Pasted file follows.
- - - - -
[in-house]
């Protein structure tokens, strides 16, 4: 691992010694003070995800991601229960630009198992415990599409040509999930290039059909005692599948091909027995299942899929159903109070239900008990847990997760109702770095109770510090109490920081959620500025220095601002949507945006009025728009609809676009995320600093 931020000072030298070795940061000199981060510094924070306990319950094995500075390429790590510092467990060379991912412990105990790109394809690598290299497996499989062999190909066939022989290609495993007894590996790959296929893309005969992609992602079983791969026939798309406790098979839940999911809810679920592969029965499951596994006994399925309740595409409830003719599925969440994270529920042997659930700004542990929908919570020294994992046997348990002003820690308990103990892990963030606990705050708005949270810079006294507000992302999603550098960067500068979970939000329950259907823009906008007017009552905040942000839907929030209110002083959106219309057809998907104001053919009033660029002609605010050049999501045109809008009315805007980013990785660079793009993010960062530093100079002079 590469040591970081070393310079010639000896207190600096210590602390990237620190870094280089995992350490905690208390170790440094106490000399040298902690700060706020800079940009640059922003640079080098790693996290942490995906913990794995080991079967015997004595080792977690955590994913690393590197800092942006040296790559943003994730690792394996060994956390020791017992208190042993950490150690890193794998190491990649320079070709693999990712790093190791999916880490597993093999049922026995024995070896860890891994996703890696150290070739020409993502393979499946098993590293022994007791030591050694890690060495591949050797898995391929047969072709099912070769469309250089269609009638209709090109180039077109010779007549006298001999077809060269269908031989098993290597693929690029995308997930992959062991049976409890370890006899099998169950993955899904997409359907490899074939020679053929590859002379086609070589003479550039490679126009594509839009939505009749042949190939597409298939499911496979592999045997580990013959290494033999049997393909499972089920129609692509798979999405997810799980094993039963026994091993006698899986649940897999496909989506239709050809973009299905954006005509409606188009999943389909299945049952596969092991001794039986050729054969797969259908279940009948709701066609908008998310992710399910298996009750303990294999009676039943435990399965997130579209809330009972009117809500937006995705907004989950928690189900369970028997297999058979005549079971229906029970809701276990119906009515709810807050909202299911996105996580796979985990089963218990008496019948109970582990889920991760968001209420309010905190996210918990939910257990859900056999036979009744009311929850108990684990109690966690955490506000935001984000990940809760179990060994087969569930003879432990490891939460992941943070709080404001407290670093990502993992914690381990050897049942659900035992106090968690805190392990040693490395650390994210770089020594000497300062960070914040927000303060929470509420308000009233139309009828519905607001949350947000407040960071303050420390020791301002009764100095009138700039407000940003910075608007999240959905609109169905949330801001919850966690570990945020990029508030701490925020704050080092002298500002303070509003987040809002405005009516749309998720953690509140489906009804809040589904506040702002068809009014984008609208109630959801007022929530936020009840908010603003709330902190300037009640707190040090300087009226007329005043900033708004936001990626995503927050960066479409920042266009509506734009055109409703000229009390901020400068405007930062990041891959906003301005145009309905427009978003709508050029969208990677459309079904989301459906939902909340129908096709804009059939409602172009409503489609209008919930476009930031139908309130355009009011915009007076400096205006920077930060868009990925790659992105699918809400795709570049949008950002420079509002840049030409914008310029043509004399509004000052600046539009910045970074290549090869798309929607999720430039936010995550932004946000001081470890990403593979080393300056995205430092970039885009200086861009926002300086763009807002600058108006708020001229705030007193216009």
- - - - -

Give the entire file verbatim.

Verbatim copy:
[in-house]
């Protein structure tokens, strides 16, 4: 691992010694003070995800991601229960630009198992415990599409040509999930290039059909005692599948091909027995299942899929159903109070239900008990847990997760109702770095109770510090109490920081959620500025220095601002949507945006009025728009609809676009995320600093 931020000072030298070795940061000199981060510094924070306990319950094995500075390429790590510092467990060379991912412990105990790109394809690598290299497996499989062999190909066939022989290609495993007894590996790959296929893309005969992609992602079983791969026939798309406790098979839940999911809810679920592969029965499951596994006994399925309740595409409830003719599925969440994270529920042997659930700004542990929908919570020294994992046997348990002003820690308990103990892990963030606990705050708005949270810079006294507000992302999603550098960067500068979970939000329950259907823009906008007017009552905040942000839907929030209110002083959106219309057809998907104001053919009033660029002609605010050049999501045109809008009315805007980013990785660079793009993010960062530093100079002079 590469040591970081070393310079010639000896207190600096210590602390990237620190870094280089995992350490905690208390170790440094106490000399040298902690700060706020800079940009640059922003640079080098790693996290942490995906913990794995080991079967015997004595080792977690955590994913690393590197800092942006040296790559943003994730690792394996060994956390020791017992208190042993950490150690890193794998190491990649320079070709693999990712790093190791999916880490597993093999049922026995024995070896860890891994996703890696150290070739020409993502393979499946098993590293022994007791030591050694890690060495591949050797898995391929047969072709099912070769469309250089269609009638209709090109180039077109010779007549006298001999077809060269269908031989098993290597693929690029995308997930992959062991049976409890370890006899099998169950993955899904997409359907490899074939020679053929590859002379086609070589003479550039490679126009594509839009939505009749042949190939597409298939499911496979592999045997580990013959290494033999049997393909499972089920129609692509798979999405997810799980094993039963026994091993006698899986649940897999496909989506239709050809973009299905954006005509409606188009999943389909299945049952596969092991001794039986050729054969797969259908279940009948709701066609908008998310992710399910298996009750303990294999009676039943435990399965997130579209809330009972009117809500937006995705907004989950928690189900369970028997297999058979005549079971229906029970809701276990119906009515709810807050909202299911996105996580796979985990089963218990008496019948109970582990889920991760968001209420309010905190996210918990939910257990859900056999036979009744009311929850108990684990109690966690955490506000935001984000990940809760179990060994087969569930003879432990490891939460992941943070709080404001407290670093990502993992914690381990050897049942659900035992106090968690805190392990040693490395650390994210770089020594000497300062960070914040927000303060929470509420308000009233139309009828519905607001949350947000407040960071303050420390020791301002009764100095009138700039407000940003910075608007999240959905609109169905949330801001919850966690570990945020990029508030701490925020704050080092002298500002303070509003987040809002405005009516749309998720953690509140489906009804809040589904506040702002068809009014984008609208109630959801007022929530936020009840908010603003709330902190300037009640707190040090300087009226007329005043900033708004936001990626995503927050960066479409920042266009509506734009055109409703000229009390901020400068405007930062990041891959906003301005145009309905427009978003709508050029969208990677459309079904989301459906939902909340129908096709804009059939409602172009409503489609209008919930476009930031139908309130355009009011915009007076400096205006920077930060868009990925790659992105699918809400795709570049949008950002420079509002840049030409914008310029043509004399509004000052600046539009910045970074290549090869798309929607999720430039936010995550932004946000001081470890990403593979080393300056995205430092970039885009200086861009926002300086763009807002600058108006708020001229705030007193216009």